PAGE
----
The Scottish Ambulance Service should declare a ‘major incident’ at hospitals where emergency patients face delays to be admitted, it was claimed.
It comes after it was revealed last week patients were waiting six hours to be transferred to Glasgow’s Queen Elizabeth University Hospital.
The call for a major incident to be declared comes from Unite Scotland who said six hours was the average wait time at other hospitals.
A major incident is any occurrence that presents ‘serious threat to the health of the community’ and requires special arrangements to be implemented.
The status is currently normal but if the Scottish Ambulance Service elevate the status to major incident, then other public health bodies are required to immediately assist.
It would mean NHS Scotland or community health workers may be required to attend to a patient in the community, which could involve the setting up of clinical tents until paramedics are able to attend.
On average ambulance response to a 999 call can take between 55 minutes, and one hour and ten minutes, from call to completion.
But they are now said to be taking six hours on average due to NHS pressures.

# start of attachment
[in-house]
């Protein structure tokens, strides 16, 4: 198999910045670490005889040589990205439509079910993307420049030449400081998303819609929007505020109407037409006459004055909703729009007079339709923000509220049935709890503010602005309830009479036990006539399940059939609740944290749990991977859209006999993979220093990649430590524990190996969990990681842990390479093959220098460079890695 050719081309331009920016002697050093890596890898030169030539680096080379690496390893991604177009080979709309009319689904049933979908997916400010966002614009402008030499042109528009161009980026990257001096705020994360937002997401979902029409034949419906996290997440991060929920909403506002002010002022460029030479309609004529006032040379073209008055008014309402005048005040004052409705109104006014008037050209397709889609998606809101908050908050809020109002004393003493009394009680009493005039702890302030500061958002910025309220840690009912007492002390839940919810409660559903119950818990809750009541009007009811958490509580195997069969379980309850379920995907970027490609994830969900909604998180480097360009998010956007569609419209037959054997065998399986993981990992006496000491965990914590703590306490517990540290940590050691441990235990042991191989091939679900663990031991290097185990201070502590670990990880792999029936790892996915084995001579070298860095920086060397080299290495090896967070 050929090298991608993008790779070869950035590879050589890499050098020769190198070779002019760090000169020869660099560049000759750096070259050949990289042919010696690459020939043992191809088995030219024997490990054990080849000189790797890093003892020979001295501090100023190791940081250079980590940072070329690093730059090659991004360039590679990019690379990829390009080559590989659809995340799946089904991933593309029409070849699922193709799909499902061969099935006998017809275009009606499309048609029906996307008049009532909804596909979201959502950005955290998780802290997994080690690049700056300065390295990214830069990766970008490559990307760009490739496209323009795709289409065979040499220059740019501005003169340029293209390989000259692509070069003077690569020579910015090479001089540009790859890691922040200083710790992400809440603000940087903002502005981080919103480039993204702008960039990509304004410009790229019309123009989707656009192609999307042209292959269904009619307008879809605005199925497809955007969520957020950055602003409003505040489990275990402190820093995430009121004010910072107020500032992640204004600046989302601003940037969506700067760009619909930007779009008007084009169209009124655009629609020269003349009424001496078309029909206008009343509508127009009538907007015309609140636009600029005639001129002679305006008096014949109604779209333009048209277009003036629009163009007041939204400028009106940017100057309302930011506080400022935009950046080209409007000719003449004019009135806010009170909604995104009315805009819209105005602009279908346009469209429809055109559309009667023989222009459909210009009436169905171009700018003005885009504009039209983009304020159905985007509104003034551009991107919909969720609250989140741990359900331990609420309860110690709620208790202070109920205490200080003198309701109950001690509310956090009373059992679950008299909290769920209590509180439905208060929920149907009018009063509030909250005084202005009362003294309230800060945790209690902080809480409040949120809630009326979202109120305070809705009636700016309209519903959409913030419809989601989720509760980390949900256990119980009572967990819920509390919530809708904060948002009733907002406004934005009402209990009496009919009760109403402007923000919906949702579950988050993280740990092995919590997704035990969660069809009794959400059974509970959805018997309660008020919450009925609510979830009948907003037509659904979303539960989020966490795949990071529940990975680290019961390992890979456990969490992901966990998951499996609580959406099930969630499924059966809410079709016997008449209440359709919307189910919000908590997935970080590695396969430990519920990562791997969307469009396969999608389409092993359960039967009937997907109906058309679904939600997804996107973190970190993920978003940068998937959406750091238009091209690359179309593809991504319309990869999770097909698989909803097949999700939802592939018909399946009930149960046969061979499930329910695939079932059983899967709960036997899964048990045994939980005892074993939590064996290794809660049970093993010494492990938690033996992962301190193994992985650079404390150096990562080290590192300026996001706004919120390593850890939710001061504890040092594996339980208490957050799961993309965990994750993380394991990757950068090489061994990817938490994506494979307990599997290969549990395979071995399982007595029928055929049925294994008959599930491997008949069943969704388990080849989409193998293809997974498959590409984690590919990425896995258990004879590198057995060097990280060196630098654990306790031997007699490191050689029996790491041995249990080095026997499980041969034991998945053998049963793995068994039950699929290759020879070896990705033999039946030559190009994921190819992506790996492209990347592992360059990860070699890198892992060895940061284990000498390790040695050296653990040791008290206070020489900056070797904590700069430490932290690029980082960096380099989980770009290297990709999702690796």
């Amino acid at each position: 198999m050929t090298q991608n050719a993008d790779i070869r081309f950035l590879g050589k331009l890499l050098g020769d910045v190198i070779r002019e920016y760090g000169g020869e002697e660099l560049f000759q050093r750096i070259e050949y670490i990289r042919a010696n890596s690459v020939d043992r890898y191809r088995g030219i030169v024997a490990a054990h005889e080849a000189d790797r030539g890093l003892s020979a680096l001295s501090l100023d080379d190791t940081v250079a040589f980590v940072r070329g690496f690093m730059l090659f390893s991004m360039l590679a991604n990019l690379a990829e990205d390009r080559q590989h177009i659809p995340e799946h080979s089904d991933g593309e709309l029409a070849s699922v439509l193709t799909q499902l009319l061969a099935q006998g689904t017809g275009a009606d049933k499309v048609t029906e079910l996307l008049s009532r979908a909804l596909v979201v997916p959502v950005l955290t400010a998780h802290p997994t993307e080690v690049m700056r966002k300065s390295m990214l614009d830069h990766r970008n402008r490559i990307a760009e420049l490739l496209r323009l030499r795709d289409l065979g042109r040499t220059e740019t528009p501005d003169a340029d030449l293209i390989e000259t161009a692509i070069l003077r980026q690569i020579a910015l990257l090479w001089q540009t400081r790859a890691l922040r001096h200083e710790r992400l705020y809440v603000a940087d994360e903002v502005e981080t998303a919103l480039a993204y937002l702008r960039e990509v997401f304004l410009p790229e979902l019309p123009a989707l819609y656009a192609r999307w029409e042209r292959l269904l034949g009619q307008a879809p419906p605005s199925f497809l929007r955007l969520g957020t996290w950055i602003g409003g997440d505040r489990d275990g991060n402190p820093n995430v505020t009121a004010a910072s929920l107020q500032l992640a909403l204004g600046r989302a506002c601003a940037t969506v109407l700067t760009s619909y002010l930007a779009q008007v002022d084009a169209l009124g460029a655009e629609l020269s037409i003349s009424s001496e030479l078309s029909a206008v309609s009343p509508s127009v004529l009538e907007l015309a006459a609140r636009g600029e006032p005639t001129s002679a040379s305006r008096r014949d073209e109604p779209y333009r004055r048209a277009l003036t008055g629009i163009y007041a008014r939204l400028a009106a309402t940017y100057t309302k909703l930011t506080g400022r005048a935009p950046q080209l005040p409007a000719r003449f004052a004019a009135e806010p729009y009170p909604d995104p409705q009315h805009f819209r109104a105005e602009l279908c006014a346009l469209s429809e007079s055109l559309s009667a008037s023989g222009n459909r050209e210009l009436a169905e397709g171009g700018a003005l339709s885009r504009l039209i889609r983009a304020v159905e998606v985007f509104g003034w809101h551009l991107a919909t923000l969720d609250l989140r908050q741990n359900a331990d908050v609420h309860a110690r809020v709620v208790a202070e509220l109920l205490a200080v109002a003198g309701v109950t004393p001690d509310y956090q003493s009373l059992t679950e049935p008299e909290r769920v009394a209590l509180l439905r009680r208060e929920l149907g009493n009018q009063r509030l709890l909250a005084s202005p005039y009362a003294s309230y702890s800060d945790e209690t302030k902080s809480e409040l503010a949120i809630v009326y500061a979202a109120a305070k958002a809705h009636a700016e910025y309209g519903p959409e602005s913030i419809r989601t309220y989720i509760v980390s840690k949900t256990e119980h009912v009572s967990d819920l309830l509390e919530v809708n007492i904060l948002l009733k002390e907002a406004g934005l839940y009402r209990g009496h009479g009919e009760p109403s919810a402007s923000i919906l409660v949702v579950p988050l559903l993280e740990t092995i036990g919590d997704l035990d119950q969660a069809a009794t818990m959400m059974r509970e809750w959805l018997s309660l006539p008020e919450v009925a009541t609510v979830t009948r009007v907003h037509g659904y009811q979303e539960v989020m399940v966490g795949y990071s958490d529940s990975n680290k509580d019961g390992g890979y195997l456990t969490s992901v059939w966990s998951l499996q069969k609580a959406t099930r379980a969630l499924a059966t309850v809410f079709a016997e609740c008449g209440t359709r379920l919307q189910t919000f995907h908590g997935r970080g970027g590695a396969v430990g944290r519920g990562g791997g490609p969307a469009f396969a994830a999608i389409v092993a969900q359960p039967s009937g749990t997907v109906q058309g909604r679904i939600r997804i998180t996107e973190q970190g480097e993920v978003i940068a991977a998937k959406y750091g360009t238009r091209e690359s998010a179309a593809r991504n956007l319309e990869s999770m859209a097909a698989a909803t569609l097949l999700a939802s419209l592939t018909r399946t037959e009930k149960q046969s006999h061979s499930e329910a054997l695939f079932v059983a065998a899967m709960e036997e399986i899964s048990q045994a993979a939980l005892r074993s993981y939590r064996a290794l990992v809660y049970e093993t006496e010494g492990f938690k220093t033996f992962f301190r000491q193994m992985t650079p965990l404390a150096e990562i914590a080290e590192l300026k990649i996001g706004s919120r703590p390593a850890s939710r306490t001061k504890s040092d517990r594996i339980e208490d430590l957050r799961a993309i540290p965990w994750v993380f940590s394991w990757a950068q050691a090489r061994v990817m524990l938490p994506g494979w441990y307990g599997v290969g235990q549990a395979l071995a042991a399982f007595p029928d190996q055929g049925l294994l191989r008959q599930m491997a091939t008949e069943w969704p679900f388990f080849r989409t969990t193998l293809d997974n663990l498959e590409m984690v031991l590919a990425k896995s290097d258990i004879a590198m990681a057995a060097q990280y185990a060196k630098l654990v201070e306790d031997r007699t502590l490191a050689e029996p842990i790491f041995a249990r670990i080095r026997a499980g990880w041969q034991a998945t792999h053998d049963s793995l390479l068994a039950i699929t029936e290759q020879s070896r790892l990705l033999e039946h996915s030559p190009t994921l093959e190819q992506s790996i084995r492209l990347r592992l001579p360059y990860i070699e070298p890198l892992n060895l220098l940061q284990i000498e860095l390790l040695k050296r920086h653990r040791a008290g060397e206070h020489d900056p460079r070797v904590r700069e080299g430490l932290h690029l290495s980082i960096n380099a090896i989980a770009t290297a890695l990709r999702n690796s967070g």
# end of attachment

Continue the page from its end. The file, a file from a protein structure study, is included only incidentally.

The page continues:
Unite has also raised concerns over the potential risk to patients over clinical decision making due to fatigued ambulance staff.
Jamie McNamee, Unite Convenor at the Scottish Ambulance Service, said: “Unite has asked the Scottish Ambulance Service to declare a major incident status arising from excessive hospital turnaround times due to the significant impact on all outstanding 999 calls.
“The reality is that there are excessive waiting times for paramedics to attend to a patient in the community as they are being held up at hospitals.
“On average the waiting time taken for an emergency call out to a 999 call has grown from around one hour to six hours to complete.
“Due to the system overload in NHS Scotland, there is the potential for adverse clinical events to happen to patients in the community.
“It’s essential that we elevate the status immediately because having ambulance crews tied up for extensive periods and subsequent fatigue, due to the long hours, is a known public safety issue.”
“Lives of both the public and the crews are being put at risk.”